I want Eyelid Surgery, can it Be Done Without Anesthesia?
I want to get eyelid surgery but I have sleep apnea and am currently on pain medications. Can I still have the procedure without anesthesia? Some doctors have told me that anesthesia does not work well for people with those types of issues. It has been a problem for me my whole life. Any ideas?
We receive many questions about facial plastic surgery and the types of anesthesia used or recommended. Certain types of eyelid rejuvenation can be done using local anesthesia only. More complex and deeper procedures involving fat or muscle work are performed with local and IV sedation, or general anesthesia. Local anesthesia is given with an injection; think of it as similar to what a dentist gives you to numb your face before they start working on your teeth.
Cosmetic eyelid surgery can be performed with straight local anesthesia. Bear in mind that there’s usually more work involved with lower eyelid surgery than surgery on the upper lid. You should discuss options with your plastic surgeon based on your medical conditions, but recognize that no surgical procedures on the body should be done without at least local anesthesia.
The quick answer is yes -- sort of. You'll need some form of anesthesia to mask the pain and get through any type of plastic surgery. There are three general types of anesthesia – local anesthesia, local with intravenous sedation, and general anesthesia. Local is similar to what you get when you're at the dentist's office. The plastic surgeon will inject a numbing medicine (usually lidocaine) at or near the area being treated. Some people prefer IV sedation (e.g. Valium) to relax them, along with local anesthesia for the procedure. Other patients want to be totally knocked out during cosmetic surgery, so they go with general anesthesia. Local and local with IV sedation usually don't require a breathing tube and are fairly easy to rebound from. General anesthesia requires a breathing tube and can take a couple of days to recover from. Some people also have a problem with nausea for a day or two.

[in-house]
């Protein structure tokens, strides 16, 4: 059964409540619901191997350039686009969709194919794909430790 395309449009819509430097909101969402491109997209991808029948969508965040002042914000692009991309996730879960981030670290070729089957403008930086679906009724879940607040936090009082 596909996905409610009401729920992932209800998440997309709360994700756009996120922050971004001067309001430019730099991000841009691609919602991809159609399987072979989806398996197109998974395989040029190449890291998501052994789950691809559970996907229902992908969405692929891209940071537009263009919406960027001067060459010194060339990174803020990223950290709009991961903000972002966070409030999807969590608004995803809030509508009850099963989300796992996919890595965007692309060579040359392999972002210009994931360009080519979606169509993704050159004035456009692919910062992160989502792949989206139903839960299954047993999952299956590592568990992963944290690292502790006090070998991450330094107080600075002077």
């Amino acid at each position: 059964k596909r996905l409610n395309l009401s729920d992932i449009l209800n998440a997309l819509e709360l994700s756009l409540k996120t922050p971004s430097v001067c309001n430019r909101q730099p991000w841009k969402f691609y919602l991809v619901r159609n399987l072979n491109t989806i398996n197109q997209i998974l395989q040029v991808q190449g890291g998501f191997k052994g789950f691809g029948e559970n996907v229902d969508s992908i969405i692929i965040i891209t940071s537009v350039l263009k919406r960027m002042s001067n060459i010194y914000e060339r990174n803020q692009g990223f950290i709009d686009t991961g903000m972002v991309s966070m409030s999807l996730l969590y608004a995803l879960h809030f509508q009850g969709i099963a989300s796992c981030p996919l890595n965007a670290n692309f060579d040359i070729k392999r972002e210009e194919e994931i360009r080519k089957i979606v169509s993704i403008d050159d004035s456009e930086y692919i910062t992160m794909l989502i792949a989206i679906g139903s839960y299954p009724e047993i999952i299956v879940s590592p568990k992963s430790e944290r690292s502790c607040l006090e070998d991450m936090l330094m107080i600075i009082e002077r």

Many upper and lower eyelid surgeries (upper blepharoplasty and lower blepharoplasty) are performed without general anesthesia. You may find that your best option is a local with IV sedation (if this agrees with your plastic surgeon's assessment). This way you will have the pain block from the local and be in a more relaxed state. This could come in handy to keep your blood pressure balanced once you see scalpels coming near your eyes.
After the surgery you'll have some bruising and swelling for a few days. Your plastic surgeon will provide you with a list of pre-procedure do's and don'ts along with a list of things you should and shouldn’t do after the procedure to speed the healing process along.
About half of the eyelid surgeries we do are done in the office without general anesthesia. Give our office a call at 908-277-8750 and I'd be happy to see you for a consultation. You can also have an online consultation at no cost through our web site.